This is a story that began before the industrial revolution. This is a tale of great challenges, promise and hope. This is the story of India’s handloom and handicraft sectors.Sandeep Varaganti - CEO, Prione
This is a story that began before the industrial revolution. This is a tale of great challenges, promise and hope. This is the story of India’s handloom and handicraft sectors.
Combined, these two sectors form the largest cottage industry in the country, with a huge economic and societal relevance. Producing close to 23 percent of cloth in the country, the handloom industry has a powerful impact on the agrarian economy as a major consumer of agricultural products who use materials such as cotton, jute, wool and silk still account for over 90 per cent of hand loom production. Meanwhile, the Indian handicrafts industry provides livelihood to six million artisans from rural communities. Even more importantly, both these industries play a significant role in empowering women through employment.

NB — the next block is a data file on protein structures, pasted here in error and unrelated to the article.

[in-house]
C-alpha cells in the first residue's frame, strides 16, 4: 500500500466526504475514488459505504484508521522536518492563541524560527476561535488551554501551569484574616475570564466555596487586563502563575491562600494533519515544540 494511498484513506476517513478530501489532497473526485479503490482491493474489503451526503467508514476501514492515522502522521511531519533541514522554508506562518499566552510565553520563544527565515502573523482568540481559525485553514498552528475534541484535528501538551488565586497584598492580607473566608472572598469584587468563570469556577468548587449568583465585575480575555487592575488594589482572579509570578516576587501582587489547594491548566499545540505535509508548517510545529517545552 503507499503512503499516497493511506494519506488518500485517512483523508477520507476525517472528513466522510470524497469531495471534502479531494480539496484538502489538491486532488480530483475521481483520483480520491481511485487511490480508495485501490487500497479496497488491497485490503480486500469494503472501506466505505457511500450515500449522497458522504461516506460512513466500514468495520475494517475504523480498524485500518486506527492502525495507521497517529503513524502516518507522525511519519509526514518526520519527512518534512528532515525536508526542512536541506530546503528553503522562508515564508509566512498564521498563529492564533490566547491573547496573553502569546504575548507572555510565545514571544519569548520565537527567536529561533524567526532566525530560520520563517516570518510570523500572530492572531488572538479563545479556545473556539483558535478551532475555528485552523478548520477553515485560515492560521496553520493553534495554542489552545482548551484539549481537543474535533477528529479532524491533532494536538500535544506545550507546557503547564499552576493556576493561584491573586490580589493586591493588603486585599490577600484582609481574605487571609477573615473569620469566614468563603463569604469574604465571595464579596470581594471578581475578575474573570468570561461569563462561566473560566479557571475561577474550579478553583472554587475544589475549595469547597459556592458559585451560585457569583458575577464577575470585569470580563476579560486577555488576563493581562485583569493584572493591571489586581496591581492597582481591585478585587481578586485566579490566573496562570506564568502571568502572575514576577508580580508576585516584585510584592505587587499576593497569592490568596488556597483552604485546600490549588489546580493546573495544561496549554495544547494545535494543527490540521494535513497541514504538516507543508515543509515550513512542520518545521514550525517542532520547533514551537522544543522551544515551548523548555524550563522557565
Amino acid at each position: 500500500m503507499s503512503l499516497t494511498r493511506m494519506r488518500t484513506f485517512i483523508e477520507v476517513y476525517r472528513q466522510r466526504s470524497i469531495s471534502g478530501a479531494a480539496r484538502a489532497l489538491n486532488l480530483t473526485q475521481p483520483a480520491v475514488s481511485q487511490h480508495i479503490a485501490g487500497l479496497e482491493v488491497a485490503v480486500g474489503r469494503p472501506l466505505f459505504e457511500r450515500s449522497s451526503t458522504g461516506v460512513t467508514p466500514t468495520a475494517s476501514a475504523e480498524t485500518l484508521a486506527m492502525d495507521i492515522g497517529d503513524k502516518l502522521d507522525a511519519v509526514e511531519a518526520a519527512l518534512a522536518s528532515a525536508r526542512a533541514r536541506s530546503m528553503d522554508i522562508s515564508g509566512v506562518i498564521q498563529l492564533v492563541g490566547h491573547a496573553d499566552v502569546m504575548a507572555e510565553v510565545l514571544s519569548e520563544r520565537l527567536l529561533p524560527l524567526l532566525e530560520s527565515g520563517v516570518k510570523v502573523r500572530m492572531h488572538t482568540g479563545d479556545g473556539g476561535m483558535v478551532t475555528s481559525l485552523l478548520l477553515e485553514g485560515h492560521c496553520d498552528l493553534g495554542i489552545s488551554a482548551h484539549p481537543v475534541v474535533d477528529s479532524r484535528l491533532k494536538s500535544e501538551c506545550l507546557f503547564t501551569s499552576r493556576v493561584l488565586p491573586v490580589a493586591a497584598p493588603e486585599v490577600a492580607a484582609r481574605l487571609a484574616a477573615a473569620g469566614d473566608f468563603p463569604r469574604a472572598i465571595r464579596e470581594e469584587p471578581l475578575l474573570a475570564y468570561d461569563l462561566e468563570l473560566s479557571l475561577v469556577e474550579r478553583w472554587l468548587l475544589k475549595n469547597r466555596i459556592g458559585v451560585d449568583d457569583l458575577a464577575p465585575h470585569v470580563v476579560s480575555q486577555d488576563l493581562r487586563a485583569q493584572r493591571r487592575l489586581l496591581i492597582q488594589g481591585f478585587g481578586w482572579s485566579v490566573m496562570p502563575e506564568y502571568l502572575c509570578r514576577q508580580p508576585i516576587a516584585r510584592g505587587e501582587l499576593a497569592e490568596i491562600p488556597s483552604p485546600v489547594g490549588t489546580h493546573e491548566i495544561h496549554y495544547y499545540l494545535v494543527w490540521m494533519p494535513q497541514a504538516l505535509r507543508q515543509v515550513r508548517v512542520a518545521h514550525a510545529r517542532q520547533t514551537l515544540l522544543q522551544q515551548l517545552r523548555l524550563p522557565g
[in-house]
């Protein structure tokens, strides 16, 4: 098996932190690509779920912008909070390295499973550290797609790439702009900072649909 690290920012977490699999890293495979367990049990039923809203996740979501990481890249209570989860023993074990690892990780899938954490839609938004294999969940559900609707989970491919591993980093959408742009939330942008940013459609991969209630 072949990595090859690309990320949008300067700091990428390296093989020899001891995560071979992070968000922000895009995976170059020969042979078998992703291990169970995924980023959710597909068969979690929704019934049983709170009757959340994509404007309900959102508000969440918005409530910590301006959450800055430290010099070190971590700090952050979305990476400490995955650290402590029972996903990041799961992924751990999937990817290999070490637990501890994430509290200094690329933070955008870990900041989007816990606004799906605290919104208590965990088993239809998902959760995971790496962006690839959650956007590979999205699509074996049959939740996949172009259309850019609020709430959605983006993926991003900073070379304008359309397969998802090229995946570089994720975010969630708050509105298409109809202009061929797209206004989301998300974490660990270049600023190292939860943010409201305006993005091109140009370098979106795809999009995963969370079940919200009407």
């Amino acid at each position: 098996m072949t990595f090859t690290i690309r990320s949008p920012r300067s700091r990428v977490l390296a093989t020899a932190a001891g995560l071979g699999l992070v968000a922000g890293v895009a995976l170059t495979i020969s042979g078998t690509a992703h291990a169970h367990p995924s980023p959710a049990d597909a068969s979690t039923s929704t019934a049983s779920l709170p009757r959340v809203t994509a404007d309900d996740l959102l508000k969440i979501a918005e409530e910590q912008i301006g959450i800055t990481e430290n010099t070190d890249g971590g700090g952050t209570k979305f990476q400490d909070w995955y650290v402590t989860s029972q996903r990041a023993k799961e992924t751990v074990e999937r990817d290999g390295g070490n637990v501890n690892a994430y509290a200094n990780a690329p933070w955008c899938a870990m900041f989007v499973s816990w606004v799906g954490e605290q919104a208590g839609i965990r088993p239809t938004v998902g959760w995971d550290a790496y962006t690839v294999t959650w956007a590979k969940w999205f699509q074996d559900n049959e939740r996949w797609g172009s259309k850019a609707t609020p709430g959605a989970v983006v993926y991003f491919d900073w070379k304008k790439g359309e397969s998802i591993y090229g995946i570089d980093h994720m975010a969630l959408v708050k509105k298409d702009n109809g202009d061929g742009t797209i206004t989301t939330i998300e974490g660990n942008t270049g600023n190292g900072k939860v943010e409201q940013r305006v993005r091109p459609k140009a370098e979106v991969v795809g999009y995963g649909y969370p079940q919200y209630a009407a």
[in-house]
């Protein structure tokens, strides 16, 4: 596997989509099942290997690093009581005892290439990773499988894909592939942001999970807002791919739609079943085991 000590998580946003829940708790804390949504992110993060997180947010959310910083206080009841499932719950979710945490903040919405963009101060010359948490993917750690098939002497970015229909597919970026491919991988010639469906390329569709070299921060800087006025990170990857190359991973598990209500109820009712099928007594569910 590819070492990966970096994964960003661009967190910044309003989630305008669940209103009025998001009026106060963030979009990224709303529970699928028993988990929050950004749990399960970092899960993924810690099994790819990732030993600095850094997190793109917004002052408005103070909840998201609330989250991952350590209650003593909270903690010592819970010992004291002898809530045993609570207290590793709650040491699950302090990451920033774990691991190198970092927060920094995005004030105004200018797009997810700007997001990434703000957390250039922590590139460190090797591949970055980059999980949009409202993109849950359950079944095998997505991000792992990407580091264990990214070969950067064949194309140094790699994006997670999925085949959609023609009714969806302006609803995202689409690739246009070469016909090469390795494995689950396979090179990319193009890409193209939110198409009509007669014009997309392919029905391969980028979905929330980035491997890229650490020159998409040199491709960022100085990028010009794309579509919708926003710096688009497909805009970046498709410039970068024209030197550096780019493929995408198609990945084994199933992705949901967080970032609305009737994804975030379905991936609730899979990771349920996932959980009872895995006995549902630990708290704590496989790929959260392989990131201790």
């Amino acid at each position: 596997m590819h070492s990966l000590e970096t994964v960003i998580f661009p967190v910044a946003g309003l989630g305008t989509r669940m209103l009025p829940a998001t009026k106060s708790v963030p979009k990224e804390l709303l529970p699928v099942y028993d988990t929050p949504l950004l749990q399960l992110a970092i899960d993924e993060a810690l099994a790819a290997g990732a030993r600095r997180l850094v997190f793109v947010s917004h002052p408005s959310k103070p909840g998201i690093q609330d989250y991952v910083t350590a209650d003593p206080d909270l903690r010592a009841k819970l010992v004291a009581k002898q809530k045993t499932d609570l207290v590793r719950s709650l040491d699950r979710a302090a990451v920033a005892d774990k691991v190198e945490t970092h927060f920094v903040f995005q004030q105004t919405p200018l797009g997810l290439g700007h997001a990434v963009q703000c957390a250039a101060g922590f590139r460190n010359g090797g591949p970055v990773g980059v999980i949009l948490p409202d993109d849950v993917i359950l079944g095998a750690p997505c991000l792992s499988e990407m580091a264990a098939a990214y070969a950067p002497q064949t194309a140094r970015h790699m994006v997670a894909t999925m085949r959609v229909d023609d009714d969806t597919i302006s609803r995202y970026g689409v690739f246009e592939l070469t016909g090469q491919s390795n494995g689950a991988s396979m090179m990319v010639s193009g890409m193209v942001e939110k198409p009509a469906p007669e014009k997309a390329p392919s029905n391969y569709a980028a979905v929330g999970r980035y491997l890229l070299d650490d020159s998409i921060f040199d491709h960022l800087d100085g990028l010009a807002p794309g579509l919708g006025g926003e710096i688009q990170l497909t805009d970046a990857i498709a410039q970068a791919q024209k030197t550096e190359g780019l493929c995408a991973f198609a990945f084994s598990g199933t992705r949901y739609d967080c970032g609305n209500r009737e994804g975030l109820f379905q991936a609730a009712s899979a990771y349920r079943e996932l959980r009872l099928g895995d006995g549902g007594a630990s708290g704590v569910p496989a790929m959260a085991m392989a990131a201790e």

With India having a market share of $3.66 billion in the $400 billion plus global crafts market. There is tremendous potential for growth and increasing India’s footprint in the global market. Yet, despite the high customer interest and a large country-wide workforce of craftsmen, the sector remains largely unorganized due to various challenges.
Struggling to get off the ground
The Indian handicrafts and handloom industry is typically perceived as traditional and old-fashioned. It suffers greatly from a lack of funding and working capital, as banks are unable to back most artisans with credit and loan facilities due to various factors such as lack of a consistent cash flow or insufficient collaterals, etc. This forces them to buy sub-par raw materials and leaves them lacking the financial ability to adopt modern production methods.